So how do we do this? How do we increase our understanding of God's will for us, and do those other things St. Paul is writing about; living carefully, making the most of our opportunities, singing and playing and giving thanks to God through Christ? Ok Lord, we say, I want to know you better, so how do I start?
Today's first reading from Proverbs speaks of Wisdom's invitation to us. "Wisdom has built her house... she has dressed her meat, mixed her wine, yes, she has spread her table... to the one who lacks understanding she says, Come, eat of my food and drink of the wine I have mixed! Forsake foolishness that you may live, advance in the way of understanding" (Prv 9:1-6).
If we eat of the meal Wisdom has prepared for us, we will understand. So what is this meal? Our gospel reading today ties it all up (Jn 6:51-54).
Jesus is the bread of life. He is the meal prepared for us by Wisdom (another name for the Holy Spirit). If we want to understand God's will, we need to draw close to Christ. If we want to love God more, we need to draw close to Christ. If we want to be the holy people God made us to be, we need to draw close to Christ. As Jesus says in today's gospel, "unless you eat the flesh of the Son of Man and drink his blood, you do not have life within you." He is speaking of the Eucharist, His very Body and Blood made present for us in the sacrament He established at the Last Supper.Jesus said to the crowds: "I am the living bread that came down from heaven; whoever eats this bread will live forever; and the bread that I will give is my flesh for the life of the world."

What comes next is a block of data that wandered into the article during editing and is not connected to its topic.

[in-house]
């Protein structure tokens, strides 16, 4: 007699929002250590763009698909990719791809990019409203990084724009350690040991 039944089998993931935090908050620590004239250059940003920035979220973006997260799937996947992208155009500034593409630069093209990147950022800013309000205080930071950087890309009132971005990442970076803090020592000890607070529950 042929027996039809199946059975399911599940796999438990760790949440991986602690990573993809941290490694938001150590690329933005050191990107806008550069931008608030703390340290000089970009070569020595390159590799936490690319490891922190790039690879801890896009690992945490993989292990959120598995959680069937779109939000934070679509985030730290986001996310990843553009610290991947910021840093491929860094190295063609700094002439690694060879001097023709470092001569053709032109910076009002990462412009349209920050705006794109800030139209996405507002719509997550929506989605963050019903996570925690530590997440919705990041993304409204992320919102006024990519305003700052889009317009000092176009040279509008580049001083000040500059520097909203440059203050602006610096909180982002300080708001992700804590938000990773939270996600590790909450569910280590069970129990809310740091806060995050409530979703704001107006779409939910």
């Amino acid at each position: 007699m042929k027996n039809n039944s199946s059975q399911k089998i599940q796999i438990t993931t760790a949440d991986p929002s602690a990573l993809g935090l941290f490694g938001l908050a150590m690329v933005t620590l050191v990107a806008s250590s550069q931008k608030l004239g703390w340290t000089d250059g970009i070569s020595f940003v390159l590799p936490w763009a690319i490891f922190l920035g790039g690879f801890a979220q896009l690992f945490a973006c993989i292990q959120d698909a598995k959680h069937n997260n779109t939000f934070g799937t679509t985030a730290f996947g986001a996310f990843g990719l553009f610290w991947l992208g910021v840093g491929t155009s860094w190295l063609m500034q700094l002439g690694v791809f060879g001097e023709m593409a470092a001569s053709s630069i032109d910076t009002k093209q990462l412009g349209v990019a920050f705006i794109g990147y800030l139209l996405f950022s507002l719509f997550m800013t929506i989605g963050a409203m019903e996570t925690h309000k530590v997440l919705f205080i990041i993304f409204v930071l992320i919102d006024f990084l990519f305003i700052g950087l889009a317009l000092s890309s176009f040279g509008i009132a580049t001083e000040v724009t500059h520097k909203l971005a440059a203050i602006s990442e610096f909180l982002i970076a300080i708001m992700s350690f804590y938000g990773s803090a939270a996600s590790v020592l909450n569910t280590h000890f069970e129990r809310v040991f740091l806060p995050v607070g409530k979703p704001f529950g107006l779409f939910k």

We at WCU are very blessed to have the Eucharist celebrated for us on campus each Sunday during the Fall and Spring semesters. Do not miss this opportunity to commune with Our Lord. Draw close to him. Make the Eucharist your weekly refuge, the pivot around which the rest of your schedule is anchored. Let Him nourish you and strengthen you. Know, too, that the Blessed Sacrament is reserved in our chapel throughout the week, available for you to come and spend a few moments in prayer any time during the day when you need a boost.
College is hard. The opportunities to fail, to fall into sin, and make bad decisions will be many. But so are the opportunities for growth, for friendship, and for blessings. The Lord is ready and waiting for you to make him your partner in all you do, to make sure you avoid the pitfalls and don't miss the wonderful opportunities this period in your life holds for you.
We can start today, at Mass, by celebrating the Eucharist in a spirit of joy, singing and playing to the Lord in our hearts, giving Him thanks always.
Don't miss it: Our FIRST MASS of the new semester will be celebrated tonight in the Catholic Student Center chapel at 7:30pm. Come half an hour early and join our Rosary prayer group at 7:00.